Ericsson and Redback Networks: A Cinderella StoryBy Paula Musich | Posted 2006-12-20 Email Print
Re-Thinking HR: What Every CIO Needs to Know About Tomorrow's Workforce
European telecommunications equipment vendor Ericsson plunks down $2.1 billion to acquire Redback.Multiservice edge routing provider Redback Networks on Dec. 19 became the Cinderella of the telecom industry when European telecommunications equipment vendor Ericsson announced its plans to acquire Redback for $2.1 billion.
Ericsson offered Redback shareholders $25 a share for the company, which had filed for bankruptcy in 2003 when the telecommunications equipment market went bust. The $25 share price was an 18 percent premium over the closing price of Redback's shares yesterday, but a 60 percent premium over the average of the last 90 days, according to Ericsson.
Redback, which cut 1,000 jobs three years ago and set out to pioneer a router with integrated subscriber management built on a modular operating system, now has 15 of the top 20 wire-line carriers as customers using its Smart Edge router. And it tripled its market share over the past year to about 11 or 12 percent, according to Marco Wanders, chief marketing officer for Redback, in San Jose, Calif.
"Redback really has been a Wall Street darling," commented Eve Griliches, program manager at International Data Corp. "Everybody's been pulling for themcoming out of bankruptcy, gaining more and more market share, hitting profitability ahead of their goal."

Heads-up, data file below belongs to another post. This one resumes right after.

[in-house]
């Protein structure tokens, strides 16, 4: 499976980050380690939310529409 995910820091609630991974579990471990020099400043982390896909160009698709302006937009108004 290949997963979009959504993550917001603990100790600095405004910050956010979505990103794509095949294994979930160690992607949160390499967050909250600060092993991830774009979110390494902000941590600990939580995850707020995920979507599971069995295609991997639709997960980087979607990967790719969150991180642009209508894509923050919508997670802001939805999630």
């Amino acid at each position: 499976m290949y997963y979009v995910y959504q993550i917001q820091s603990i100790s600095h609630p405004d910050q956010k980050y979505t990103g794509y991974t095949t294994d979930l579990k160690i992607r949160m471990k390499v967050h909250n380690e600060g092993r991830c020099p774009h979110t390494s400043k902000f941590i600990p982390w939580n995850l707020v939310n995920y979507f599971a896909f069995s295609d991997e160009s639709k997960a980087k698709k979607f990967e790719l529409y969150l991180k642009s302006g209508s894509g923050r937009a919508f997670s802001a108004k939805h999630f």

Griliches pegs the edge router market at $3 billion in 2006, although she said she believes there are more opportunities for Redback in wireless backhaul opportunities and at the edge of the core router market. Yankee Group said it expects that market to swell to over $5 billion by 2009.
The deal, which is expected to close early in 2007, sets up Ericsson to compete directly with broadband edge market leader Alcate-Lucent, along with Cisco Systems and Juniper Networks. Those vendors have edge routers or Layer 3 edge switches that implement MPLS (Multiprotocol Label Switching), which is key for the emerging approach of multiservice edge routing over a single IP infrastructure.